Quality of Life
Recurrence
Neuropsychology
Neurobehavioral Manifestations
Withholding Treatment
Affective Symptoms
Aptitude
Executive Function
Controlled Clinical Trials
Depressive Disorder
Automatic Data Processing
Short-Term Memory
PubMed
Pharmaceutical Preparations

All Science Journal Classification (ASJC) codes

  • Psychiatry and Mental health

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the role of antidepressant treatments on cognitive deficits: a review of recent literature. / La Barbera, Daniele; Francomano, Antonio; Fuca', Laura; La Placa, Maddalena; Francomano, Antonio; La Barbera, Daniele; Bonanno, Barbara; Fucà, Laura; La Placa, Maddalena.

In: Clinical Neuropsychiatry, Vol. VIII, 2011, pag. 354-366.

Risultato della ricerca: Article

La Barbera, Daniele ; Francomano, Antonio ; Fuca', Laura ; La Placa, Maddalena ; Francomano, Antonio ; La Barbera, Daniele ; Bonanno, Barbara ; Fucà, Laura ; La Placa, Maddalena. / the role of antidepressant treatments on cognitive deficits: a review of recent literature. In: Clinical Neuropsychiatry. 2011 ; Vol. VIII. pagg. 354-366.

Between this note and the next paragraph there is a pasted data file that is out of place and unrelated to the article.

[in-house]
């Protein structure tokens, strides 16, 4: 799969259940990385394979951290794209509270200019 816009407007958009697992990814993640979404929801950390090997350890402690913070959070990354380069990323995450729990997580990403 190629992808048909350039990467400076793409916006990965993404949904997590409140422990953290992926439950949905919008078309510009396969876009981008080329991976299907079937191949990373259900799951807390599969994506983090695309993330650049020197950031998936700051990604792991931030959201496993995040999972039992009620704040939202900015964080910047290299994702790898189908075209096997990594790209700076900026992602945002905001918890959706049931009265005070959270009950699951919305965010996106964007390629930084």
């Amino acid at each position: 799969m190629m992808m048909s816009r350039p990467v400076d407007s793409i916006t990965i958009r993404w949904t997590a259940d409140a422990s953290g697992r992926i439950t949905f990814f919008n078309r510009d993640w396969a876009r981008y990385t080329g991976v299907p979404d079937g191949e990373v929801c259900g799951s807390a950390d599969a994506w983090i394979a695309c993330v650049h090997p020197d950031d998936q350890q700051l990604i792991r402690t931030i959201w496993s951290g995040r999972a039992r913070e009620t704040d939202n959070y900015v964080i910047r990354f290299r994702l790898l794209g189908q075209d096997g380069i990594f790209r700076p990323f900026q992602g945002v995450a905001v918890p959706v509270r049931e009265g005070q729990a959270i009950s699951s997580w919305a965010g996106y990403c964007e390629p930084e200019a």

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abstract = "Objective: Nowadays, the interaction between cognition and emotions during a depressive disorder in an area of interest in the scientific literature. Patients with major depressive disorder (MDD) usually show alterations in various cognitive functions: attention, working memory, mental processing speed, executive functions. Clinical observation of the effects of cognitive deficits on quality of life in patients with MDD, in euthymic and relapse phases, needs a review of recent scientific literature on the impact of antidepressant treatment as a protective factor of the improvement of cognitive performances. Methods: Electronic PubMed and PsycInfo searches were conducted to identify research articles that focus on the effect of antidepressant treatments in responder and non-responder patients. We searched for papers published between 2006-2011, using the following keywords: major depressive disorder, cognition, neuropsychology and antidepressants. Our working group selected fifteen main scientific articles. These are: five non-blinded clinical trials, six case-control studies, three double-blind controlled clinical trials and a prospective part-randomised trial. Results: Although some heterogenous methodological aspects, the articles show comparable characteristics, such as common evaluation tools and point out that depression is characterized by specific biases in emotional processing that include negative information processing and deficits in cognitive control. An early antidepressant drug treatment (especially SSRIs and SNRIs) may play a protective role in cognitive impairment. SNRIs seem to have a stronger effect than SSRIs on cognitive functions, that persist even after cessation of treatment during recovery. We cannot establish if a neuroprotective function is attributable only to treatment or to the natural course of depression. An appropriate drug treatment appears to be effective in improving cognitive abilities and depressive symptoms in elderly depressed patients. According to some authors, a bias in processing of appropriate stimuli varies with mood and individual history. Conclusions: Although some conflicting data, impairment is frequently reported in the acute phases of the illness: depression is associated with impairment in everyday life functions and job performance. Traditionally, that impairment is seen as an effect of affective symptoms, but it was found that improvement of depression symptoms is not associated with a similar improvement on daily activities. A cognitive training could be useful in long-term antidepressive treatment to prevent relapses and improve the quality of life. In conlusion, cognitive functions and their importance in daily life should be taken into great consideration for their functional impact on patients and the psychiatrist's choices in terms of drug and rehabilitation treatment.",